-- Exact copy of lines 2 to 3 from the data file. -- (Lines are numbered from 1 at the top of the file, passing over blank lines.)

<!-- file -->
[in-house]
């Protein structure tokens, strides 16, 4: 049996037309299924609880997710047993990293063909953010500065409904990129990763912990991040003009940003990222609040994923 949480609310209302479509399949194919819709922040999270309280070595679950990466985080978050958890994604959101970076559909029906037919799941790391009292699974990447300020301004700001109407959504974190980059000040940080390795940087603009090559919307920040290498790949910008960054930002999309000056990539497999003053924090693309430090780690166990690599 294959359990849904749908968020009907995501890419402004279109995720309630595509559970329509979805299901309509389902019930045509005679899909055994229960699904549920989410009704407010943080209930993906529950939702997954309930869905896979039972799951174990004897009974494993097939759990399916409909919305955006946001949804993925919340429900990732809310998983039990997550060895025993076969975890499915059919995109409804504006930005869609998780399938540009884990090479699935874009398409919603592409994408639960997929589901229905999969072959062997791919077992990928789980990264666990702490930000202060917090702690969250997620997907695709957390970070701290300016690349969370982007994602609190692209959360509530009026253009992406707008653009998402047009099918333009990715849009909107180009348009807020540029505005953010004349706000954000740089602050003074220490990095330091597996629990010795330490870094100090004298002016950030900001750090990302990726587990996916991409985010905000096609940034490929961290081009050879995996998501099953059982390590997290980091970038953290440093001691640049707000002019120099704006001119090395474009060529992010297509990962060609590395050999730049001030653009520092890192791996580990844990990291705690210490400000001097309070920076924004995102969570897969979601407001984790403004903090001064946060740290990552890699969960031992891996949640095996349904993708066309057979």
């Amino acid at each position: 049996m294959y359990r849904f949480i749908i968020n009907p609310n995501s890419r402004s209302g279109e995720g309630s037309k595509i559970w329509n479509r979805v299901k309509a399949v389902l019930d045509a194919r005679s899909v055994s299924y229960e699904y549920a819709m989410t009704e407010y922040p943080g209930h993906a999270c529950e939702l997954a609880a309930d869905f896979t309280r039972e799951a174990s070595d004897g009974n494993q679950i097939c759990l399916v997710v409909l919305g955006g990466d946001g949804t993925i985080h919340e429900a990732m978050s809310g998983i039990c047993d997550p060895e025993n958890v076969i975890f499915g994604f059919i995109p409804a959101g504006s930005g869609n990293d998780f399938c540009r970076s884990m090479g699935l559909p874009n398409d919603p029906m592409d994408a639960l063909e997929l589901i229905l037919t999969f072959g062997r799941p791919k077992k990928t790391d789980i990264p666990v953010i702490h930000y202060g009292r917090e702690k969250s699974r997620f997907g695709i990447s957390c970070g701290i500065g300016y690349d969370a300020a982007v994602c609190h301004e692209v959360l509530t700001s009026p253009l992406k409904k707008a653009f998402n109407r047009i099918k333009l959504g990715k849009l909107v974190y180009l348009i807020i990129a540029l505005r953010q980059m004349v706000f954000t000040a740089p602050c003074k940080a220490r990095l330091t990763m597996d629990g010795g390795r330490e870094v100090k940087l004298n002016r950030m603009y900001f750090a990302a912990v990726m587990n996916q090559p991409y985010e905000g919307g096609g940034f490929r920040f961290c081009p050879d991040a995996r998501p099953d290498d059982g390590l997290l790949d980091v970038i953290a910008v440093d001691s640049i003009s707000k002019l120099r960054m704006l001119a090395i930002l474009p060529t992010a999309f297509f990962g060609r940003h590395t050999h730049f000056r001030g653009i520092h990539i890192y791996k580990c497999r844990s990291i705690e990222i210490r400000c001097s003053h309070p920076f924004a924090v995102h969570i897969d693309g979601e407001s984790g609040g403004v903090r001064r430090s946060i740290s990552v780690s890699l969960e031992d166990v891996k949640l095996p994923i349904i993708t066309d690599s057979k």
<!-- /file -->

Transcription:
């Protein structure tokens, strides 16, 4: 049996037309299924609880997710047993990293063909953010500065409904990129990763912990991040003009940003990222609040994923 949480609310209302479509399949194919819709922040999270309280070595679950990466985080978050958890994604959101970076559909029906037919799941790391009292699974990447300020301004700001109407959504974190980059000040940080390795940087603009090559919307920040290498790949910008960054930002999309000056990539497999003053924090693309430090780690166990690599 294959359990849904749908968020009907995501890419402004279109995720309630595509559970329509979805299901309509389902019930045509005679899909055994229960699904549920989410009704407010943080209930993906529950939702997954309930869905896979039972799951174990004897009974494993097939759990399916409909919305955006946001949804993925919340429900990732809310998983039990997550060895025993076969975890499915059919995109409804504006930005869609998780399938540009884990090479699935874009398409919603592409994408639960997929589901229905999969072959062997791919077992990928789980990264666990702490930000202060917090702690969250997620997907695709957390970070701290300016690349969370982007994602609190692209959360509530009026253009992406707008653009998402047009099918333009990715849009909107180009348009807020540029505005953010004349706000954000740089602050003074220490990095330091597996629990010795330490870094100090004298002016950030900001750090990302990726587990996916991409985010905000096609940034490929961290081009050879995996998501099953059982390590997290980091970038953290440093001691640049707000002019120099704006001119090395474009060529992010297509990962060609590395050999730049001030653009520092890192791996580990844990990291705690210490400000001097309070920076924004995102969570897969979601407001984790403004903090001064946060740290990552890699969960031992891996949640095996349904993708066309057979």
């Amino acid at each position: 049996m294959y359990r849904f949480i749908i968020n009907p609310n995501s890419r402004s209302g279109e995720g309630s037309k595509i559970w329509n479509r979805v299901k309509a399949v389902l019930d045509a194919r005679s899909v055994s299924y229960e699904y549920a819709m989410t009704e407010y922040p943080g209930h993906a999270c529950e939702l997954a609880a309930d869905f896979t309280r039972e799951a174990s070595d004897g009974n494993q679950i097939c759990l399916v997710v409909l919305g955006g990466d946001g949804t993925i985080h919340e429900a990732m978050s809310g998983i039990c047993d997550p060895e025993n958890v076969i975890f499915g994604f059919i995109p409804a959101g504006s930005g869609n990293d998780f399938c540009r970076s884990m090479g699935l559909p874009n398409d919603p029906m592409d994408a639960l063909e997929l589901i229905l037919t999969f072959g062997r799941p791919k077992k990928t790391d789980i990264p666990v953010i702490h930000y202060g009292r917090e702690k969250s699974r997620f997907g695709i990447s957390c970070g701290i500065g300016y690349d969370a300020a982007v994602c609190h301004e692209v959360l509530t700001s009026p253009l992406k409904k707008a653009f998402n109407r047009i099918k333009l959504g990715k849009l909107v974190y180009l348009i807020i990129a540029l505005r953010q980059m004349v706000f954000t000040a740089p602050c003074k940080a220490r990095l330091t990763m597996d629990g010795g390795r330490e870094v100090k940087l004298n002016r950030m603009y900001f750090a990302a912990v990726m587990n996916q090559p991409y985010e905000g919307g096609g940034f490929r920040f961290c081009p050879d991040a995996r998501p099953d290498d059982g390590l997290l790949d980091v970038i953290a910008v440093d001691s640049i003009s707000k002019l120099r960054m704006l001119a090395i930002l474009p060529t992010a999309f297509f990962g060609r940003h590395t050999h730049f000056r001030g653009i520092h990539i890192y791996k580990c497999r844990s990291i705690e990222i210490r400000c001097s003053h309070p920076f924004a924090v995102h969570i897969d693309g979601e407001s984790g609040g403004v903090r001064r430090s946060i740290s990552v780690s890699l969960e031992d166990v891996k949640l095996p994923i349904i993708t066309d690599s057979k």